Michelangelo & the Meaning of the New Year
by Rabbi Benjamin Blech
5774 or 2014? The theological debate behind the artist’s masterpiece.
Of all the masterpieces created by Michelangelo surely none is more universally acclaimed than his fresco on the ceiling of the Sistine Chapel depicting the creation of Adam.
What most people don’t know, however, is the fascinating story behind Michelangelo’s choice of subject matter – a decision motivated by the artist’s disagreement with the Pope of his time that has relevance to this day as we welcome a new year on what is commonly called the secular calendar.
Together with most of the Western world, we will start dating our checks and our schedules with the indication that we have moved on from 2013 to 2014. As part of a much larger society’s way of noting the passage of time, I too simply have no choice, even though it doesn’t agree with my reckoning. For me it is now 5774 on the Hebrew calendar. And this discrepancy points to a profound difference of perspective about God and about the meaning of history.
Jews and Judaism are the ones who brought the concept of monotheism to the world. One God created the entire world and all those who inhabit it. The first human being was created in His image and all those who came after carry within them this mark of divinity.
Why did God begin the story of mankind by creating only one person? The Talmud answers so that no man should be able ever to say to his fellow man, “my father is greater than your father” (Sanhedrin 37a). We are all related. One father for all people on earth makes everyone brothers and sisters in the truest sense of the word. Adam was not just one man – he was every man. Christian and Jew, black and white, American and Asian – we are all created by God “in his image.”
The concept of universalism is intrinsic to the biblical story of creation. And that is why Judaism maintains that the record of history must mark the beginning of time from the creation of Adam. It is humanity that gives meaning to creation.
Our calendar does not start counting years from the birth of Abraham, no matter how significant his life might be as our first patriarch. Nor do we claim that the past only becomes worthy of recognition from the time we became a people or even from the moment we received the Torah at Sinai. The year is now 5774. It is the number of years that frame the shared years of the human family.
But that is not the message of the calendar year 2014, whose meaning is steeped in a theological concept. 2014 chooses the birth of Jesus as the moment which offers all subsequent history meaning. By beginning the count of years with this event, there is a clear statement made: What happened before is insignificant.
Christianity replaced a Judaic calendar rooted in a universalistic vision with a particularistic view. Christianity for the longest time taught that salvation can only be achieved through acceptance of Jesus.
Michelangelo’s Defiance of the Church
And that’s where Michelangelo came into the picture.
It was in the early part of the 16th century that Pope Julius the second, wanting to leave an everlasting legacy of his papacy, commissioned Michelangelo to beautify the ceiling of the Sistine Chapel. His instructions were clear. He told the prominent artist he wanted frescoes painted that would illustrate the illustrious lives of Jesus and Mary.
Michelangelo had other plans. To achieve them he had to employ a daring ruse. He accepted the task only on condition that no one be allowed to interfere with his work while it was still in progress. To ensure that no one was able to view what he was doing during the 4 ½ years it took to complete the entire project, he had a canvas placed underneath him as he worked on a 60-foot high scaffolding, ostensibly to prevent any dripping of paint to the floor.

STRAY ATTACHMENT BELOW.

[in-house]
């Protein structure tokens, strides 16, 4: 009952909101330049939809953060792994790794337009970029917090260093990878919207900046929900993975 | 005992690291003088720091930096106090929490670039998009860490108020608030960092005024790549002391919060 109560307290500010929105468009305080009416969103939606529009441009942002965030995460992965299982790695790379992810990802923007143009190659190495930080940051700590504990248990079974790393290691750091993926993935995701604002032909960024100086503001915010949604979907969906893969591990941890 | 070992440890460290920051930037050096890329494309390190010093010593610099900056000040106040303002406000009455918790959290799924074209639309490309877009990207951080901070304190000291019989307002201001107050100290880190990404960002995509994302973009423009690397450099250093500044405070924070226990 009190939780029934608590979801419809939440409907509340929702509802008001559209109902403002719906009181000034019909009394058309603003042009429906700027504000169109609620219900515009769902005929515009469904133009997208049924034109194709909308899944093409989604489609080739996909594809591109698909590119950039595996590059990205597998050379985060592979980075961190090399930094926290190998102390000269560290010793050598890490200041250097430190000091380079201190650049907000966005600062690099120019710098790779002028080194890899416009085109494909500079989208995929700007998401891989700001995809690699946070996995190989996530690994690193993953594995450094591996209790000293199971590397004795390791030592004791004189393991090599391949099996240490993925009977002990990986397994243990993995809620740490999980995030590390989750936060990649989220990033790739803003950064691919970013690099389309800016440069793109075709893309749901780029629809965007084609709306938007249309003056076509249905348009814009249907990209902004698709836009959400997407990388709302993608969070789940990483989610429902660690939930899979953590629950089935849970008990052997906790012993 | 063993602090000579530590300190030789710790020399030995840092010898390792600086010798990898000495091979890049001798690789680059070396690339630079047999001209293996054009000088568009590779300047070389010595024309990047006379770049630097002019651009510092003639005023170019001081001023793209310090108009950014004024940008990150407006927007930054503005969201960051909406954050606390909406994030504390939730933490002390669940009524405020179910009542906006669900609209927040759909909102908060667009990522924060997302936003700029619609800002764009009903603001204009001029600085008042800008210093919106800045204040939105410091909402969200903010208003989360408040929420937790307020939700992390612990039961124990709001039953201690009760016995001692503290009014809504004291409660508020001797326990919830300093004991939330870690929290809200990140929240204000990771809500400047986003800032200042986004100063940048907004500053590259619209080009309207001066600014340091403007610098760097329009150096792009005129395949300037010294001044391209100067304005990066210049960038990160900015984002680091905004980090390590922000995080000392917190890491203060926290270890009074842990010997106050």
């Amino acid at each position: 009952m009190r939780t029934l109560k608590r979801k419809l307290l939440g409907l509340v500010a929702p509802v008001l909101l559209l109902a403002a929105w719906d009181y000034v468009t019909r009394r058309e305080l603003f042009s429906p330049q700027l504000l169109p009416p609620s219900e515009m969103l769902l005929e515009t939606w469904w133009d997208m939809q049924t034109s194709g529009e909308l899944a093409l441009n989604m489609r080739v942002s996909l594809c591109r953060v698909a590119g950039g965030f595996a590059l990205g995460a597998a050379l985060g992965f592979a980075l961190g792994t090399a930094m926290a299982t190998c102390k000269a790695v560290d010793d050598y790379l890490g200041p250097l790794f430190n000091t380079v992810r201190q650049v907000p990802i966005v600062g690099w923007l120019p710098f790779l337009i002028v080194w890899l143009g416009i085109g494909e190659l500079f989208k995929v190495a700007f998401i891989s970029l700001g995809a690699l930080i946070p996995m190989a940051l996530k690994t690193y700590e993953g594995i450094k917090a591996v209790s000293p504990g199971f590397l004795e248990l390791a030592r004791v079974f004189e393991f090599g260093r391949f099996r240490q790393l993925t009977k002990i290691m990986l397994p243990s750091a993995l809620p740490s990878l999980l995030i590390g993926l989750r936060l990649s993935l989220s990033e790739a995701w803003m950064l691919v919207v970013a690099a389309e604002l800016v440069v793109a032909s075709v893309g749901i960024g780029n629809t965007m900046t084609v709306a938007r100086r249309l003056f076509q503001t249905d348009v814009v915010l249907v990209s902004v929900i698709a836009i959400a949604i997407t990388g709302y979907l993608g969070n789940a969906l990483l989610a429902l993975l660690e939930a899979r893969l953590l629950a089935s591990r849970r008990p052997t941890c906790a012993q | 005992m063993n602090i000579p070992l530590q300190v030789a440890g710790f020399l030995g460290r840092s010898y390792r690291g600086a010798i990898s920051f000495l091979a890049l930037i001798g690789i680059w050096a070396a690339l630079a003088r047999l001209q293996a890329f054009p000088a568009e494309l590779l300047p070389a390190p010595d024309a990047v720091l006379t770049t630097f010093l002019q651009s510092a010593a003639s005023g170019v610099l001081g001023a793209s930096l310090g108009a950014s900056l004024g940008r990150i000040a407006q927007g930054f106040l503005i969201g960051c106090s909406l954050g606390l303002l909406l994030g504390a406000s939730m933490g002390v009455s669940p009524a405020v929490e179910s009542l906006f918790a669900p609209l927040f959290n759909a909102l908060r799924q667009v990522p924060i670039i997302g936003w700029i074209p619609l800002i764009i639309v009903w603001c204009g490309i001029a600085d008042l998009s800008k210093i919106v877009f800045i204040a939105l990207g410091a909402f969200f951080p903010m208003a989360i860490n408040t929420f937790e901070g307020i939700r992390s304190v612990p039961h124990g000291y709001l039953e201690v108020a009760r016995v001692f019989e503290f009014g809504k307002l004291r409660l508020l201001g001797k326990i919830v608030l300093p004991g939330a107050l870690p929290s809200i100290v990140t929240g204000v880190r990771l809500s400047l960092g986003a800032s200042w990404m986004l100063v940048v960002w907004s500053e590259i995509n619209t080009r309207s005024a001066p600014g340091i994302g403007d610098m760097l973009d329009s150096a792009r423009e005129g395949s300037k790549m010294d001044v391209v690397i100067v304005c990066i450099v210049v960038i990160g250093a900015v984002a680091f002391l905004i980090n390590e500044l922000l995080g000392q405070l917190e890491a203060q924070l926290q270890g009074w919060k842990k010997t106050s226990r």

When the time came for unveiling his masterpiece, the Pope was dismayed to see that Michelangelo had completely disregarded his orders. The Sistine Chapel ceiling has no Jesus or Mary, nor for that matterany New Testament figures. 95% of its themes are taken from the Jewish Bible, and 5% are pagan!
How Michelangelo was able to get away with his life in the aftermath of his open disobedience to a papal mandate is a fascinating story in its own right, which I develop at great length in the book I co-authored with Roy Doliner, The Sistine Secrets: Michelangelo’s Forbidden Messages in the Heart of the Vatican. What I want to clarify here is Michelangelo’s motivation.
As a young boy, Michelangelo was adopted by Lorenzo de Medici, probably the wealthiest man in the world at the time. Because of his obvious brilliance, Michelangelo was granted the same tutors as those who taught Lorenzo’s own sons. The most prominent of these tutors was Pico della Mirandola, recognized not only for his genius but for his commitment to universalistic ideas and ideals that were far from commonly accepted in his time. Pico acknowledged that many of his views were shaped by his study of Torah and Jewish texts, and these – as well as his great interest in Kabbalah – he passed on to Michelangelo.
Michelangelo’s commission had been to have the Sistine Chapel ceiling convey the same concept as the Christian calendar: history begins with Jesus. But Michelangelo could not allow the reality of mankind’s common beginning, the spirit of universalism that infuses the first chapter of Genesis, to be rendered mute in the most famous of the church’s chapels. And so Michelangelo dared to feature most prominently in his frescoes the stories of the opening chapters of the Bible, beginning with the creation of Adam.
That is how perhaps the most famous painting of Western art came into being. If Michelangelo had to choose the date for this year he would likely agree that 5774 is preferable to 2014.